Thrown Your Back Out?

There I was, minding my own business on Saturday night, pulling down a shade on the back window, when I “threw my back out.” At the exact moment it happened, it took my breath away and the pain was intense. How did this happen? I had just pulled down two other shades–as I do every night when it gets dark–without incident. What actually occurred?

What exactly is throwing out one’s back? It is the acute onset of low back pain (in the lumbar spine). It can be caused by a number of things: muscle spasm, arthritis, a slipped or ruptured disk, or sometimes for no reason at all (like closing a shade!). Most of the time the condition is temporary, lasting only a few days or weeks. If it lasts longer, it is worth consulting a medical professional as it could be something more serious like a muscle tear, herniated disk, or even a kidney stone.

This is–as they say–not my first rodeo. As someone who is very physically active, this happens every couple of years or so; most of the time it is a result of something silly like this time. My rule of thumb is that if the pain and lack of mobility in my back do not resolve in a few days, I contact my doctor. That happened only once and I was refered to a chiropractor; it took a couple of visits, along with some exercises to finally get back to normal.

Here are some things that can help with a back that has been thrown out:

  1. Treat the pain. Ibuprofen and Naproxen work well to reduce swelling; if you cannot use non-steroidal anti-inflammatory drugs (NSAIDs), use acetamenophin (Tylenol). Pain patches can help as well. Always follow label instructions carefully.
  2. Apply cold. I usually use a cold pack wrapped in a towel and find it brings relief.
  3. Apply heat. Many people swear by this because they feel the cold causes the muscles to contract and cause more discomfort.
  4. Apply cold and heat interchangeably. It works for some people!
  5. Exercise. The common practice used to be to immobilize the back; the latest research indicates that exercise and stretching can shorten the time it takes to recover. It is best not to overdo it while working out (I have been using lighter dumbbells than usual), but the activity can prevent the muscles from stiffening up further. Certain stretches can help as well: Cat/Cows, Cobra Pose, Child’s Pose, Windshield Wipers (keeping feet on the ground), Supine Knee-Ins, and Pelvic Tilts.
  6. Rest. While your body recovers, it uses a lot of energy; be sure to give your body the chance to recharge.

It is Tuesday, and each day I feel better. Interestingly, many of the same exercises and stretches that I use with my clients who have chronic lower back pain are the same ones I am using now. Hopefully, I will feel myself again in a day or two. If not, I will contact my doctor.

In the meantime, is it a problem to leave the shades up at night?

Aching from Too Much Computer/Desk Time

Old man with bad back

A couple of months ago I suddenly found myself with a sore and stiff back. It got so bad some days that I wondered how I was going to get out of bed. Other days I could barely lean over the bathroom sink to wash my face. I saw my primary care physician who recommended a few stretches, and the DO who was working with him even did a few manipulations. After a week with little progress, I asked my doctor about seeing a chiropractor; he thought it might be a good idea.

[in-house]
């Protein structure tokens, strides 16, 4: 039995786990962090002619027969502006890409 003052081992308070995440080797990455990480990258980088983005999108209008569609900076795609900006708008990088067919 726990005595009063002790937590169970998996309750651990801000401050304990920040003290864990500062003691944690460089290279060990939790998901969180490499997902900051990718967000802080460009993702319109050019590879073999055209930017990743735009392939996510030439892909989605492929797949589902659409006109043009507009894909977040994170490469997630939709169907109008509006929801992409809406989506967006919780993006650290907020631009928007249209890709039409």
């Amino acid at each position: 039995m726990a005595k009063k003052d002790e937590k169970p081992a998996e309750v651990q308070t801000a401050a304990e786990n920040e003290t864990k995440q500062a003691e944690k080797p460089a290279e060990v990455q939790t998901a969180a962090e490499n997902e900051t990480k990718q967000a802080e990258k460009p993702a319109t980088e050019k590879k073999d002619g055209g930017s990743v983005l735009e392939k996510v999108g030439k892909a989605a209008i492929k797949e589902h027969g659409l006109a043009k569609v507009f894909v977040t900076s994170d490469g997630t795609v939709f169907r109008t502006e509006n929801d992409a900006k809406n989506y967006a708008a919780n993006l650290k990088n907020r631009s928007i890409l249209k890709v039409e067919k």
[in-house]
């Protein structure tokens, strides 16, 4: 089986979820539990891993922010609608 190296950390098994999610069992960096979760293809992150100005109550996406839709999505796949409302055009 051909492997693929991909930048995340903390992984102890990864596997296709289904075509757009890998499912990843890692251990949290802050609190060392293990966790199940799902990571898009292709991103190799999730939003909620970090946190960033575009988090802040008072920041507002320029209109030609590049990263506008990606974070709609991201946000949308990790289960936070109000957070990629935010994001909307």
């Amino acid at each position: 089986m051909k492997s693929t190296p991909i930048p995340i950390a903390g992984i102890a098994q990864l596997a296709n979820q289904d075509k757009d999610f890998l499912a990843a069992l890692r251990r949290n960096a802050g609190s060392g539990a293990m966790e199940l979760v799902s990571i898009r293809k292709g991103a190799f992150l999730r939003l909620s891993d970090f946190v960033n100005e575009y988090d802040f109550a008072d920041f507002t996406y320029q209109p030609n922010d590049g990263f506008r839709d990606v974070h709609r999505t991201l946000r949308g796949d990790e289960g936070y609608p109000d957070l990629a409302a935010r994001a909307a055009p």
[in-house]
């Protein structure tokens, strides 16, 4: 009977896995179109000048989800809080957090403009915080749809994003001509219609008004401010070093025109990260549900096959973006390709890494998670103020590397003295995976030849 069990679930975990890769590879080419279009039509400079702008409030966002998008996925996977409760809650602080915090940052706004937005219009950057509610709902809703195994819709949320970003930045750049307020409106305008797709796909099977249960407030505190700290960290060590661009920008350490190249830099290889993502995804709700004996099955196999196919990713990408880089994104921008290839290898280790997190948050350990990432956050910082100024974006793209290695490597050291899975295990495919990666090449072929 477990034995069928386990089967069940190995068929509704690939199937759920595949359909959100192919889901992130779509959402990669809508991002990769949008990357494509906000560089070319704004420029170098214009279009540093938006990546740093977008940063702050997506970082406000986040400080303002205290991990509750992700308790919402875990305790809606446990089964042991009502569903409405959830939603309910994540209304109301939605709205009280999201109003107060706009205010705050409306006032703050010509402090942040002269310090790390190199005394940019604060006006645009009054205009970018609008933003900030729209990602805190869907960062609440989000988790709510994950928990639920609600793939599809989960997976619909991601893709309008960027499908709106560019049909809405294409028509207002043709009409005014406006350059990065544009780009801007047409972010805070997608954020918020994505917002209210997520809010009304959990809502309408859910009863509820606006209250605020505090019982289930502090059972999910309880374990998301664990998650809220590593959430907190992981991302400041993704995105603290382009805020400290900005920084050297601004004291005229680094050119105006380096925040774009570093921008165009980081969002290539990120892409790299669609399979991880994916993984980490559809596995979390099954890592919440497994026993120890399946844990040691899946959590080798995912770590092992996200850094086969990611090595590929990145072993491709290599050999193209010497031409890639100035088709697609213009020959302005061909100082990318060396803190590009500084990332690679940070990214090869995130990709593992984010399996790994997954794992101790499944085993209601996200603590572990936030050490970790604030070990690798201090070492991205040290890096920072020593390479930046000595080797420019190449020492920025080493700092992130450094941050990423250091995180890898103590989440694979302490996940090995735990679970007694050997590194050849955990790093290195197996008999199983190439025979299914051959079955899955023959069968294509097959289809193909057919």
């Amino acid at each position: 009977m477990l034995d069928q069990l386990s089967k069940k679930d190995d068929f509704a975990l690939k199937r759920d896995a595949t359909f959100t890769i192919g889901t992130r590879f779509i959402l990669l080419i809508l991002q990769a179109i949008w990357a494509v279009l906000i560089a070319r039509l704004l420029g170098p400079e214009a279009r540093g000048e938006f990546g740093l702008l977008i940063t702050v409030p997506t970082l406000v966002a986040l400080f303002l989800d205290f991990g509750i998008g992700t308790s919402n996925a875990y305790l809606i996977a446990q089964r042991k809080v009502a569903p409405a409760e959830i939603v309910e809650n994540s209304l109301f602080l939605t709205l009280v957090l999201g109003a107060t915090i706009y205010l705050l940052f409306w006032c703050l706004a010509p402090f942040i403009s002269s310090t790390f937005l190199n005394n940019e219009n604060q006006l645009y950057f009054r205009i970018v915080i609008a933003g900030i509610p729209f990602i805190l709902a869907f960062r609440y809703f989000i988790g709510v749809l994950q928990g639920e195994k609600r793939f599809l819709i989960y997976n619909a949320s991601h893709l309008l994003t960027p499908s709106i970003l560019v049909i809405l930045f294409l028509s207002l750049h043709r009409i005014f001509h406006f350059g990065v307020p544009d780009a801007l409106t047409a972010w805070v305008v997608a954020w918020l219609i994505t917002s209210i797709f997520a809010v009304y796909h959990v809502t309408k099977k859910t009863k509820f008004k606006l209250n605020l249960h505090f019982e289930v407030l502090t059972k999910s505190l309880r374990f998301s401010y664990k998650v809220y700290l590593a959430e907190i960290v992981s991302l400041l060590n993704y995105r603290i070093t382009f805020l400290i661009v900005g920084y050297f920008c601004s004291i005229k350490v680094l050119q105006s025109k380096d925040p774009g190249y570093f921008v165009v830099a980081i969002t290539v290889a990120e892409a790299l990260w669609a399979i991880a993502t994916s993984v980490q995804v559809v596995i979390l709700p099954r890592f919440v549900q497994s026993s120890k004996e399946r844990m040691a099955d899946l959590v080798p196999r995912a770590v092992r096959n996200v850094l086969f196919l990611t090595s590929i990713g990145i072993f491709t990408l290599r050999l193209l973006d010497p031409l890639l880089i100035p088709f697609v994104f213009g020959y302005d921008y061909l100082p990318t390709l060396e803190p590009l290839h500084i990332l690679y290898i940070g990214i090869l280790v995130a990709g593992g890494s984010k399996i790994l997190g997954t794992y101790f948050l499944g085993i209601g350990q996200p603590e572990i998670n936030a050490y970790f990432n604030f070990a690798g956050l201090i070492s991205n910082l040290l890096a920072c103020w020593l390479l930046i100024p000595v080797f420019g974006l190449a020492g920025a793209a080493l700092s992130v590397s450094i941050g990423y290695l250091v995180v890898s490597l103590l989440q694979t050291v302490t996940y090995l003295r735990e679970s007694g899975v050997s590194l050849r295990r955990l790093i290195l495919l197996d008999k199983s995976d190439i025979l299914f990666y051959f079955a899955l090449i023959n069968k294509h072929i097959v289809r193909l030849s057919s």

I was surprised to see that my chiropractor was part of a holistic health center at the Cleveland Clinic; I had always assumed that chiropractors were in practice for themselves and seen as being somewhat out of the mainstream in terms of medical care. Thankfully, after a couple of visits to the chiropractor–with some new stretches and strategies–I was back to my old self.

The problem, he explained, was not an uncommon one–especially as the pandemic drags on and many of us are still working remotely. We are spending too much time just sitting in front of a screen. As a personal trainer, I used to be on my feet all the time; there was even a rule at the gym where I worked that we could not sit down while with a client unless it was to demonstrate an exercise or a machine. Now that I am training remotely–with the exception of my group fitness classes–I am almost exclusively sitting down. Even with a rolling stool (the kind you often see in a doctor’s office that requires good posture since there is no back), I still managed to put a lot of pressure on my spine and hips. Now I make an effort to get up and walk around every now and again, and sometimes to even train while standing.

A recent article on CNN’s webpage by Stephanie Mansour (, offers five exercises that can also help those who are stuck in front of their monitors or laptops for hours on end. The exercises are: arm circles, wrist circles, hip circles, ankle circles, and leg circles. Nothing too radical here! Rather what we have are simple exercises that can be done quickly and easily without any equipment. They have little cardio or resistance value, but keeping ourselves limber and out of pain contributes to our ability to do those kinds of exercises.

I imagine that virtual training will always be a part of my personal training enterprise, and that therefore sitting in front of my laptop will be part of the formula as well. I do not want a repeat of the back pain from late winter, so I will get up and move around on a regular basis…and try these exercises too!

Stay healthy, and keep moving!